Big Data is a Big Buzzword this year in marketing analytics circles. But what does it mean? Is Big Data really a Big Deal for Direct Marketers?
Big Data refers to data sets so large, unstructured and complex that they exceed the scope of our typical tools, and new ways of crunching them must be employed. This is accomplished by distributing multiple databases over multiple servers. These servers crunch away simultaneously in real time to deliver answers faster than conventional relational databases could manage.
This concept is, in fact, not new. In fact, Big Data was sent up in Douglas Adams’ iconic work from the late 70’s, “Hitchhiker’s Guide to the Galaxy”.
In Adams’ story, the world’s most powerful computer is tasked with calculating “the answer to the ultimate question of life, the universe, and everything.” The computer dutifully chugs away for 7.5 million years and finally spits out the answer: “42”. But the long-awaited answer doesn’t illuminate – because nobody at that point in time remembers what the original question was … including the computer.
Computer processing power has changed a lot since Adams wrote this story thirty-five years ago. But the key truth illustrated in the “Hitchhiker’s Guide” story hasn’t changed a bit.
Despite its enormous potential, Big Data can’t move your business forward until you ask it the right questions and stand ready to act on the answers. The success of Big Data starts with you: the marketer; the client, the business “owner.” The key element is having a clear idea of the end goal, or objective.
Too often, this is how the conversation goes:
Stakeholder: “Here’s all the data from our ABC, QRS and XYZ systems dating back to the Carter Administration. Let’s analyze it and see what the data says.”
Big Data Wrangler: “Love to! So, you’d like me to tell you what the data says about…what?”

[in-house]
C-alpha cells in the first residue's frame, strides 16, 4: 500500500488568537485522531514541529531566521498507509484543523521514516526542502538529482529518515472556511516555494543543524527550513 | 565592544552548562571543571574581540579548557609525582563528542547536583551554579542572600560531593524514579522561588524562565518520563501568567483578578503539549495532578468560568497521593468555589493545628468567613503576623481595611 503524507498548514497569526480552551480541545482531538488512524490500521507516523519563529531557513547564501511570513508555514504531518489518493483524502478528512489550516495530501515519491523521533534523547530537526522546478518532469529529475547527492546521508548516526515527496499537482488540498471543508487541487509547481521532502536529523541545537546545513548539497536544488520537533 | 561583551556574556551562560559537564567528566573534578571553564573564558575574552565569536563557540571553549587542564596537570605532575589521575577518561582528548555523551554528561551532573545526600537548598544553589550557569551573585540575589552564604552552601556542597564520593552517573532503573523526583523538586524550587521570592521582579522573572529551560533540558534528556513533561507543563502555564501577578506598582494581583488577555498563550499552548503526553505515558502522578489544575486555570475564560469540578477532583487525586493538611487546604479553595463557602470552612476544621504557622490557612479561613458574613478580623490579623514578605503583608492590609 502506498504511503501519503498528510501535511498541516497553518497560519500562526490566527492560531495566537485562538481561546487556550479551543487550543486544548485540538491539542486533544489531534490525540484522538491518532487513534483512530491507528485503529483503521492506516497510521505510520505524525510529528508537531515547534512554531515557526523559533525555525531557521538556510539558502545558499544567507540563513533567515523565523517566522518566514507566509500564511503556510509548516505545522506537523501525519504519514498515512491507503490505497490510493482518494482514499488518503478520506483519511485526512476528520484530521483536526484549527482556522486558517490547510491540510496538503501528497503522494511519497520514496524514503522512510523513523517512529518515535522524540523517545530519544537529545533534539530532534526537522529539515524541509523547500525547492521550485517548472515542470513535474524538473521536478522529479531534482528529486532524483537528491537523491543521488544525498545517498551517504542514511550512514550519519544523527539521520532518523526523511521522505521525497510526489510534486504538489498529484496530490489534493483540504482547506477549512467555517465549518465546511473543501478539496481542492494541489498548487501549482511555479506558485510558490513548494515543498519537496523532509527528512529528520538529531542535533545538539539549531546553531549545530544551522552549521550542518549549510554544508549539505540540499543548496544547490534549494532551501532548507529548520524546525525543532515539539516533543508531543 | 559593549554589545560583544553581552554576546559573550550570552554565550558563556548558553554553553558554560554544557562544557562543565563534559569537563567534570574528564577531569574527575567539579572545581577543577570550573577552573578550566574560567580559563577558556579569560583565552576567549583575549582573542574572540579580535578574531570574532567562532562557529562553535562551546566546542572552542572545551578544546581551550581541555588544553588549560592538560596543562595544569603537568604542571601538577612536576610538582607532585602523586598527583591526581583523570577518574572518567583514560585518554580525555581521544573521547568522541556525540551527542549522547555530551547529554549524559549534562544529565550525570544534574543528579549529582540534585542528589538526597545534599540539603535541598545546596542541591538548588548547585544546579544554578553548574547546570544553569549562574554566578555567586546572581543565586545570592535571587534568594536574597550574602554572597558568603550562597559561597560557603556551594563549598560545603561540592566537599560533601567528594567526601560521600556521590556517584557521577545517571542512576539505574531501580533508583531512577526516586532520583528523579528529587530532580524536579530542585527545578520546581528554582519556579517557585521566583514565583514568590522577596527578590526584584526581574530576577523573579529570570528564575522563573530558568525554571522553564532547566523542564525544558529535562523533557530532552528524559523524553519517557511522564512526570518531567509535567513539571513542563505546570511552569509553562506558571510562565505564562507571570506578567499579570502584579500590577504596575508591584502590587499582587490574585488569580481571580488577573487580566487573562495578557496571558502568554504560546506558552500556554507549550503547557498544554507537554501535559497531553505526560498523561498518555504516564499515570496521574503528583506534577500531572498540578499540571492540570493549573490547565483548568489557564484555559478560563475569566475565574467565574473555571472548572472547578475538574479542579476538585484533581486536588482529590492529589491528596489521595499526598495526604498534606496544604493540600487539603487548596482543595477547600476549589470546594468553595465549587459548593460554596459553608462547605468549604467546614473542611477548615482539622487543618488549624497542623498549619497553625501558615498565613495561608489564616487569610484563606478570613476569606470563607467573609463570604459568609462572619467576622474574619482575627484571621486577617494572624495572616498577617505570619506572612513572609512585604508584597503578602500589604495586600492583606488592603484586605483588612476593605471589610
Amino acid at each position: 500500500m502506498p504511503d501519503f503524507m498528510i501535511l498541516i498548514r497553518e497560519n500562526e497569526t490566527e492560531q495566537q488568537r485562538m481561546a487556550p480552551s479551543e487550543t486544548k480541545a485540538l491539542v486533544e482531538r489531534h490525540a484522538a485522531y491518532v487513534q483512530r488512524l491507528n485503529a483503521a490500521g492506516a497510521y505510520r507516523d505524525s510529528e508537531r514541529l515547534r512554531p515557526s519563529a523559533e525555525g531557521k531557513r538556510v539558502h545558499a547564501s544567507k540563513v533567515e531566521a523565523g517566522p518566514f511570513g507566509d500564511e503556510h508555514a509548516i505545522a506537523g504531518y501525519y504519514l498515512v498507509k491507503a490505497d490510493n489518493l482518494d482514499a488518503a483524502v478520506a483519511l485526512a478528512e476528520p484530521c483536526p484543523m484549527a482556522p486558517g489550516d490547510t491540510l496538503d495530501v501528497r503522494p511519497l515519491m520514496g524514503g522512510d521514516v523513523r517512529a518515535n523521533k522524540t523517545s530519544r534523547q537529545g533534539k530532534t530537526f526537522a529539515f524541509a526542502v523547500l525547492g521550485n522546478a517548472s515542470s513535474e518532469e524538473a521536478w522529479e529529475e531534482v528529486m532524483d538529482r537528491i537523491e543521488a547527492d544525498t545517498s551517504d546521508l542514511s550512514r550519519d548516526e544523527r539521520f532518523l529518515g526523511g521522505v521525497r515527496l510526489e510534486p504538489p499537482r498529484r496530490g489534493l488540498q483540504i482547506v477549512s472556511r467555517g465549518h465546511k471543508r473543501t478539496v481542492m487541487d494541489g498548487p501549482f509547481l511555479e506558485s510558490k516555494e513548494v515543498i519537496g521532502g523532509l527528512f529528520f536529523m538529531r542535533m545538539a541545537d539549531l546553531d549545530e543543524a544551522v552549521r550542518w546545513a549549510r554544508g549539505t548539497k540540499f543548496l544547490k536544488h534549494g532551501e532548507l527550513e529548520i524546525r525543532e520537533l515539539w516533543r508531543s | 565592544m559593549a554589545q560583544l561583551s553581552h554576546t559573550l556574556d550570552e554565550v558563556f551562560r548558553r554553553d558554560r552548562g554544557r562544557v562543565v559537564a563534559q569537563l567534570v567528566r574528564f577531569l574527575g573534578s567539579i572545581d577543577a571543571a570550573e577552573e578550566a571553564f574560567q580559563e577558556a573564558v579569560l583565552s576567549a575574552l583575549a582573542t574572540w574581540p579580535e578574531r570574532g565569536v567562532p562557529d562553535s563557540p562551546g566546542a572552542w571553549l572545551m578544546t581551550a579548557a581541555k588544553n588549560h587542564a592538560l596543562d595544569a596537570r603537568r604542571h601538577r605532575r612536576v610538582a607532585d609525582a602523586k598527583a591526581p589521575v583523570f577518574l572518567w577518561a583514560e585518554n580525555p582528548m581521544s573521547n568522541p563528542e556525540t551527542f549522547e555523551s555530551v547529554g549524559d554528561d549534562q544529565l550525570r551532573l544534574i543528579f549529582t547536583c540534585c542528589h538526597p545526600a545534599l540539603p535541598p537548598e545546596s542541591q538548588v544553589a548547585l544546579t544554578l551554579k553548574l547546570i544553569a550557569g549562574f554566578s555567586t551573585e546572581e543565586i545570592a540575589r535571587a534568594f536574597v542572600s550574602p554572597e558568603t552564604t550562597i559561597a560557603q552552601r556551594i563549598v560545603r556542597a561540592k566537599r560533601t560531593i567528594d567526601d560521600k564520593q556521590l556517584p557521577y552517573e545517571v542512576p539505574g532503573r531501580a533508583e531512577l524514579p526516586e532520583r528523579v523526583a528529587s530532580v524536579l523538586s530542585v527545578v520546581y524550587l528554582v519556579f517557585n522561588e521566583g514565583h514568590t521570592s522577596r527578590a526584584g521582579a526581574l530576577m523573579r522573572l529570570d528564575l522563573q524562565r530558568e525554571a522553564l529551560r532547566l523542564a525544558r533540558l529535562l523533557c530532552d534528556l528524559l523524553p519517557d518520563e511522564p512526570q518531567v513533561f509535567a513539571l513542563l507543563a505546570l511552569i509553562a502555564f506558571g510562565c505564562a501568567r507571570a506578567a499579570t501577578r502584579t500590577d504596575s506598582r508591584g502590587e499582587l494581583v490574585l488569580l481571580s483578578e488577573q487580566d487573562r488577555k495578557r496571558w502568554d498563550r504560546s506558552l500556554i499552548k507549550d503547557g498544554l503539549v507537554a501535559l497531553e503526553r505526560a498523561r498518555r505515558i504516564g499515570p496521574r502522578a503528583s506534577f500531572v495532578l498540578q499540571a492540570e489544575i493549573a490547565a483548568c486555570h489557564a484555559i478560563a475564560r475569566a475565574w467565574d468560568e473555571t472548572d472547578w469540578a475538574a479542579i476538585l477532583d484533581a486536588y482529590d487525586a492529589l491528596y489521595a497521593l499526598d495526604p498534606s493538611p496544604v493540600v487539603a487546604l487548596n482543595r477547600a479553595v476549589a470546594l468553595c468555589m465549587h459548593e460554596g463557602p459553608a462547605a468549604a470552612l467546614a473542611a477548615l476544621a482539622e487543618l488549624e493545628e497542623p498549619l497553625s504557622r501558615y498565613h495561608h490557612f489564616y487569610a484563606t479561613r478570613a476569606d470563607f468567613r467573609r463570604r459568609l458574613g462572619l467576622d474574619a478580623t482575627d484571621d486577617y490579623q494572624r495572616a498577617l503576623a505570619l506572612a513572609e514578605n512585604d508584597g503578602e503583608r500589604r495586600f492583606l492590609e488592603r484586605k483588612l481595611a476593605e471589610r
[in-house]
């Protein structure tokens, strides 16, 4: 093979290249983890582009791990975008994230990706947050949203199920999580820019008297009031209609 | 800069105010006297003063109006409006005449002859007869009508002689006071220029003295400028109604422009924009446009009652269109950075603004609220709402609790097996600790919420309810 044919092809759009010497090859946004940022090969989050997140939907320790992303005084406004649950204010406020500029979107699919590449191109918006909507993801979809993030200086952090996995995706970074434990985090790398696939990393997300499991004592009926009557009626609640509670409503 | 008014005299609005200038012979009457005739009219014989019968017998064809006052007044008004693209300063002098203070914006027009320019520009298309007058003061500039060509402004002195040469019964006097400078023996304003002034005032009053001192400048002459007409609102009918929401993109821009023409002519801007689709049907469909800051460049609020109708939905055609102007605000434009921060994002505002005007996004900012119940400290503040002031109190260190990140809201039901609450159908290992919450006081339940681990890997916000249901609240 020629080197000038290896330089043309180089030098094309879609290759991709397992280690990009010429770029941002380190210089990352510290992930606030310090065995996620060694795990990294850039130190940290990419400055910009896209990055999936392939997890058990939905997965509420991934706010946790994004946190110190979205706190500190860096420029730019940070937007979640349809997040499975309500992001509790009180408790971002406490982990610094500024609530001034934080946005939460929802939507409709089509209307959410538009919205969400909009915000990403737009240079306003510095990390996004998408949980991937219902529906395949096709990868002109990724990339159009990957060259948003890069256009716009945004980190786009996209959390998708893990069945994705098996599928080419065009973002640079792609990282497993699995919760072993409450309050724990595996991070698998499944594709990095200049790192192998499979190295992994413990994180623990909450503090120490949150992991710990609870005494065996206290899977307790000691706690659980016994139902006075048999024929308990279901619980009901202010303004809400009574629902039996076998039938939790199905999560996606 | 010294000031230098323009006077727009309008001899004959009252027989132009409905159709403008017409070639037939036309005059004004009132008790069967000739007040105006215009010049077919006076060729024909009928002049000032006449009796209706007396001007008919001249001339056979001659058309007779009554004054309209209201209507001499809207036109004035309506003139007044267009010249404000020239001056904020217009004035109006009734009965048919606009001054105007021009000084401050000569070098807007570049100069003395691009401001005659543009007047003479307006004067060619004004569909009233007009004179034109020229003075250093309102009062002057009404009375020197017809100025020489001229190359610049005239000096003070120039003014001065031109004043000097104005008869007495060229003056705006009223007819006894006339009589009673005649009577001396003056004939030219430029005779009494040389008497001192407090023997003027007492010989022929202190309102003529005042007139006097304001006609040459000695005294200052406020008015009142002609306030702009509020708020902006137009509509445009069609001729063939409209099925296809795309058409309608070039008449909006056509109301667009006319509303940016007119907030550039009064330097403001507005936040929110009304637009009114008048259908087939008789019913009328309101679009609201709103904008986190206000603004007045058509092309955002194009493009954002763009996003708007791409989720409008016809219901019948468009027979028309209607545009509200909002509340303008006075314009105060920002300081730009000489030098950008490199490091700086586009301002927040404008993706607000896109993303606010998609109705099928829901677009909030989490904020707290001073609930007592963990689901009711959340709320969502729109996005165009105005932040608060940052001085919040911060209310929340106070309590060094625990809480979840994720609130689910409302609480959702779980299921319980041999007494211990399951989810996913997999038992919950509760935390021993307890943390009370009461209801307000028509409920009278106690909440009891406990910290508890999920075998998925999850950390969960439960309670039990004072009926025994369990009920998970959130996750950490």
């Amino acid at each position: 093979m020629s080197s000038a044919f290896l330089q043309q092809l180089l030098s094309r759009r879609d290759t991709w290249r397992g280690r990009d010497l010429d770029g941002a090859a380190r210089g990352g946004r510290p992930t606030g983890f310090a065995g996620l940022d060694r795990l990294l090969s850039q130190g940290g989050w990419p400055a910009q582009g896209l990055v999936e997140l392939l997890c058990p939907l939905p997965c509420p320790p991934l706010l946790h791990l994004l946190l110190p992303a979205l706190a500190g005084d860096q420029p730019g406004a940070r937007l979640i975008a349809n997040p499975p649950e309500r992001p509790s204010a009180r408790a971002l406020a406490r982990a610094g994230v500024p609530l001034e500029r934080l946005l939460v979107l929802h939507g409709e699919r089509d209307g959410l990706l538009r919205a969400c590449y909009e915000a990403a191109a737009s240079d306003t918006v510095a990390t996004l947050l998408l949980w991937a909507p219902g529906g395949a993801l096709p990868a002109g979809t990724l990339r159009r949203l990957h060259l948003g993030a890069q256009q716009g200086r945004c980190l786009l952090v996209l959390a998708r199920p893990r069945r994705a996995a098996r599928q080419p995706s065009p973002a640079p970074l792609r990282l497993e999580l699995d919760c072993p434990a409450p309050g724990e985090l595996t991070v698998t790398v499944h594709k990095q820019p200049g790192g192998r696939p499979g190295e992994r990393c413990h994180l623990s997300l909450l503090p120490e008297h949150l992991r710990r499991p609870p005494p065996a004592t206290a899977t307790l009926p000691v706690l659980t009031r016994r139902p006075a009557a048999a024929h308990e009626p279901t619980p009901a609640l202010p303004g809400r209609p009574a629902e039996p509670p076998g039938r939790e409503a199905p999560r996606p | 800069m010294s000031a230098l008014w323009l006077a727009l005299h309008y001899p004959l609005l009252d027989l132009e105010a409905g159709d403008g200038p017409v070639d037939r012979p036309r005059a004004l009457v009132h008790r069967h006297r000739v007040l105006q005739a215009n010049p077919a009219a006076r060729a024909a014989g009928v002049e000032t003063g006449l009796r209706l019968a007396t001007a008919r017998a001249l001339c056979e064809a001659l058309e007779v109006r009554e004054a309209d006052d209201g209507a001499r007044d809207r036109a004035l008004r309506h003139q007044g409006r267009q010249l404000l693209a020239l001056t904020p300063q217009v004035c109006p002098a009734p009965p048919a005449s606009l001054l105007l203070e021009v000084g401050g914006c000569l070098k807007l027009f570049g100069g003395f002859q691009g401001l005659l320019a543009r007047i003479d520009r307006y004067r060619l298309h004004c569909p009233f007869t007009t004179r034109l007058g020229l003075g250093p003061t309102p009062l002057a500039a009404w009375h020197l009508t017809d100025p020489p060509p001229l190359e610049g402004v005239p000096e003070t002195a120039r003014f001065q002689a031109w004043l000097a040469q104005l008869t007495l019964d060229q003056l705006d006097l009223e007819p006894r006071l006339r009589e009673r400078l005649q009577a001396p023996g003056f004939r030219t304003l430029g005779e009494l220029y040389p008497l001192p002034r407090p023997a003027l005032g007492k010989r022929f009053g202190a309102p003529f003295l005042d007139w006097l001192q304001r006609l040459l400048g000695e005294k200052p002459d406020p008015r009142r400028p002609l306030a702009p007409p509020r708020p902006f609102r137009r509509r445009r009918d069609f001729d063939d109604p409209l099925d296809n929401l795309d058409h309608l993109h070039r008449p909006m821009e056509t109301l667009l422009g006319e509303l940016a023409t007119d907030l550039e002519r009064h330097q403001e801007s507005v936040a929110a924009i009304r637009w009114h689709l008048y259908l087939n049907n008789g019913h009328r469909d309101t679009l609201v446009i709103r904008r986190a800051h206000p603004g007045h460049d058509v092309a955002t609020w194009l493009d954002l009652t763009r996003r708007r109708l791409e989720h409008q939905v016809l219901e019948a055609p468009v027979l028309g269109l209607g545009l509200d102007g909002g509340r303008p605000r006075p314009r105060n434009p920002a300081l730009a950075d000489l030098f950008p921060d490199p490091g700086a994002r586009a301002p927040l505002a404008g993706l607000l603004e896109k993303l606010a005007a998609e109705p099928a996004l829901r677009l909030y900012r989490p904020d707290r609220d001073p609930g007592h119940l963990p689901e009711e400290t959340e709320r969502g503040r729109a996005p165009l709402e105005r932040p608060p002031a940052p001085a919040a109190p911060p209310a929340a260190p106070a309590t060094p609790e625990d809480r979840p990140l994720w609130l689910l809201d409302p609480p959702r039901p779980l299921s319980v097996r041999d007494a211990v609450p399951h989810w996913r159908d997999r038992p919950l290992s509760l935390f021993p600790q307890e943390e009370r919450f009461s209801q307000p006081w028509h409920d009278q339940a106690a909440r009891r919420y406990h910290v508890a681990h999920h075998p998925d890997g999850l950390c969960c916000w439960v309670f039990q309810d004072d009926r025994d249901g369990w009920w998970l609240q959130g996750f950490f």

Stakeholder: “You know, about the business.”
Big Data Wrangler: “Okay, let me ask another way. What kinds of things do you wish you knew? What cool things could you do if you knew them? How do you see yourself using the new insights this data can provide to achieve your goals?”
Stakeholder: “Well, that would depend on what the data says.”
Bit of a stalemate there, right? You, the business owner, will first need to think about what the data might do for you strategically, in the big picture. In order to get actionable data, the business questions need to be asked BEFORE the crunching begins – not afterward. What kind of questions?
Let’s look at some very impactful questions others have asked of their data:
• Which ball players should we sign to get the most wins within our salary budget?
• Who is more likely to get a disease based on myriad lifestyle factors?
• How can we more accurately identify fraud from unstructured comment data?
• Can we use known terrorists’ purchase behavior to identify other terrorists?
• How can we use real-time online data to predict who will churn?
Until recently, the ability to harness Big Data was cost-prohibitive to all but the largest organizations with big budgets. But with the advent of cheap storage, cloud computing and open-source tools like Hadoop and MapReduce distributed file processing, the ability to leverage these data sets is getting more accessible to businesses with more modest means.
The promise of Big Data has spawned the belief that a modern business should keep every piece of data, no matter how small, in perpetuity. After all, who can tell which data elements will be gems of insight later on? That’s an understandable conclusion, but it’s wrong. Too much data can actually confuse and obscure the right path.
A 2011 study by The Economist, sponsored by data analytics giant SAS, suggests that businesses hone in on what they NEED to know, instead of what it’s possible to know. Once those questions have been identified, choose a set of metrics (ideally no more than a dozen) that will answer those questions. Then collect and keep the data that feeds those metrics, and don’t worry so much about the rest. That’s a much more sensible and accessible way to leverage Big Data.
Not all complex analysis requires Big Data techniques. But asking the right questions before you begin your analysis is the right thing to do, regardless of how big your data set is.
This post will also appear on the “greenbananas.net” blog.